Bond houses have taken to marketing themselves as certifiably compliant with Texas’ protectionist laws. In its proposal to handle what is likely to be the biggest bond deal in state history—$3.4 billion to securitize the long-term debt incurred by the energy industry in the deadly winter storm of 2021—Jefferies Financial Group touted its compliance with these laws. “We were not forced to resign from any transactions in the State nor were we identified in the press or mentioned in the State Legislative Hearings,” the firm’s pitch stated, according to Bloomberg. Since the laws went into effect in September 2021, Jefferies has surged from the sixth- to second-largest bond issuer in Texas.
Despite other banks offering more competitive terms, Jefferies ultimately won the deal to finance the long-term financial fallout from the storm and will earn about $13 million in fees for doing so. That likely means that the cost of this bailout—which average ratepayers will be paying off for decades to come—is higher than it needed to be.
It’s not just local government bonds and utility ratepayers. Retired teachers, public-sector workers, local firefighters, police, and other emergency responders who all depend on their government pensions to survive could also feel the pain from these laws. Public pensions—ranging from the multi-billion-dollar Teachers Retirement System, one of the largest in the country, to small municipal retirement funds—all have to abide by these laws, which require pension managers to scour their investment portfolios and divest from any problematic funds, no matter how profitable they are.
In late August, Comptroller Hegar revealed the state’s new anti-oil and gas blacklist, featuring 10 banks and nearly 350 investment funds that were alleged to be fossil-fuel haters. “A vibrant Texas oil and gas industry is a stabilizing force in today’s economic and geopolitical environment,” Hegar said in a statement. “My greatest concern is the false narrative that has been created by the environmental crusaders in Washington, D.C., and Wall Street that our economy can completely transition away from fossil fuels, when, in fact, they will be part of our everyday life into the foreseeable future.”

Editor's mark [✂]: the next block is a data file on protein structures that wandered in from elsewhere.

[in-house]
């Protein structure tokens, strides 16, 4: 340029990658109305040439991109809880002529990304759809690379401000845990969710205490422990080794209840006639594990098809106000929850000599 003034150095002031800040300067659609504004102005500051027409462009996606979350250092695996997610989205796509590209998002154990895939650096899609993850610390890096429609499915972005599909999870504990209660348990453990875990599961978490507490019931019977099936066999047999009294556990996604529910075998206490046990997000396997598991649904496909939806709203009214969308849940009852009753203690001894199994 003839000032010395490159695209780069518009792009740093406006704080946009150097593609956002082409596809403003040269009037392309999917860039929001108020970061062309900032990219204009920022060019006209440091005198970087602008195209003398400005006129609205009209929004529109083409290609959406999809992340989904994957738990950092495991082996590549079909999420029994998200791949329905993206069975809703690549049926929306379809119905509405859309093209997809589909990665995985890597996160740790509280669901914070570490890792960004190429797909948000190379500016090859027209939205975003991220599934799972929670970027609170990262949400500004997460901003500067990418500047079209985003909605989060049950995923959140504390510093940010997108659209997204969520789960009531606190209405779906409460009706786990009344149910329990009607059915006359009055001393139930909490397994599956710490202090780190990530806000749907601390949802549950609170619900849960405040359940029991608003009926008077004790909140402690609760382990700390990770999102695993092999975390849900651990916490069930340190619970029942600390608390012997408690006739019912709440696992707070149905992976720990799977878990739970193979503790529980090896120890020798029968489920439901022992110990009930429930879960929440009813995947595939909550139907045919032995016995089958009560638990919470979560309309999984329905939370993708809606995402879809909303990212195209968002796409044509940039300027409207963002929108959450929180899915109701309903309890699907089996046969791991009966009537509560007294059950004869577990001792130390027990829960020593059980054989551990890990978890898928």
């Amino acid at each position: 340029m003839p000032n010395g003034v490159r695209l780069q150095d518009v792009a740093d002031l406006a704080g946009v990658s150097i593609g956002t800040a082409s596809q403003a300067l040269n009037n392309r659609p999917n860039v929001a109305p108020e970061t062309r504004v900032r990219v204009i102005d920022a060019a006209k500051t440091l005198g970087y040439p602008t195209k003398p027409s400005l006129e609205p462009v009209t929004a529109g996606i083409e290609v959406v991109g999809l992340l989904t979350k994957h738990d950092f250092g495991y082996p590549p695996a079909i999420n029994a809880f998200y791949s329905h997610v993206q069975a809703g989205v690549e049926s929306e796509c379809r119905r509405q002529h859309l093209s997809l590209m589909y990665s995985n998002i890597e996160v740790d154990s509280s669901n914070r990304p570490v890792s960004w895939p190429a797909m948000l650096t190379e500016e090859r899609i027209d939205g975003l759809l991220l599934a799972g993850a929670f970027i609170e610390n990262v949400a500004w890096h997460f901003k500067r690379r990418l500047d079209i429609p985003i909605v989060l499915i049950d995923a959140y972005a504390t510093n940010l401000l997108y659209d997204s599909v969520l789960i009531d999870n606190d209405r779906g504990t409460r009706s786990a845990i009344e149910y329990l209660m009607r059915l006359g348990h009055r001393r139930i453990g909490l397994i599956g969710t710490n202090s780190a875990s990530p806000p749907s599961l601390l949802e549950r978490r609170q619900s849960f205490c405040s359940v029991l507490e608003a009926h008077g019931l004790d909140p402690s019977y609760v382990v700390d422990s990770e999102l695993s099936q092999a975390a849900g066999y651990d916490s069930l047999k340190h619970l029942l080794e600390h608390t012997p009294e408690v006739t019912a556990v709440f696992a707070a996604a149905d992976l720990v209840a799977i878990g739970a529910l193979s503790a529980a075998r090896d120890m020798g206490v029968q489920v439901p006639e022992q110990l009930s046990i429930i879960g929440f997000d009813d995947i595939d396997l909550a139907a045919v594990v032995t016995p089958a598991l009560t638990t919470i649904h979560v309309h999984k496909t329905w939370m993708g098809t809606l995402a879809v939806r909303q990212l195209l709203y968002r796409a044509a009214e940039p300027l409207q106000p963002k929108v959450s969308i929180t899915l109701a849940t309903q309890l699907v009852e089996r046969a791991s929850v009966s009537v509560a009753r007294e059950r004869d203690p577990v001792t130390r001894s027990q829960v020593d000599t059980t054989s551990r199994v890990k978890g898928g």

Despite insisting that it did not discriminate against the fossil fuel industry, BlackRock, the world’s largest financial manager, was included on that list.
What’s good enough for Texas must be good enough for its most powerful politicians, right? Well, apparently not for Lieutenant Governor Patrick, who led the push in 2021 to pass these laws. In a letter, he personally demanded that Hegar blacklist BlackRock, which he called the “worst offender” for “capriciously discriminating against the oil and gas industry.”
“Texas will not do business with those that boycott fossil fuels,” he proclaimed. As the Texas Monthly discovered in September, Patrick had substantial personal investments in BlackRock, including mutual funds that were on the Texas comptroller’s forbidden list.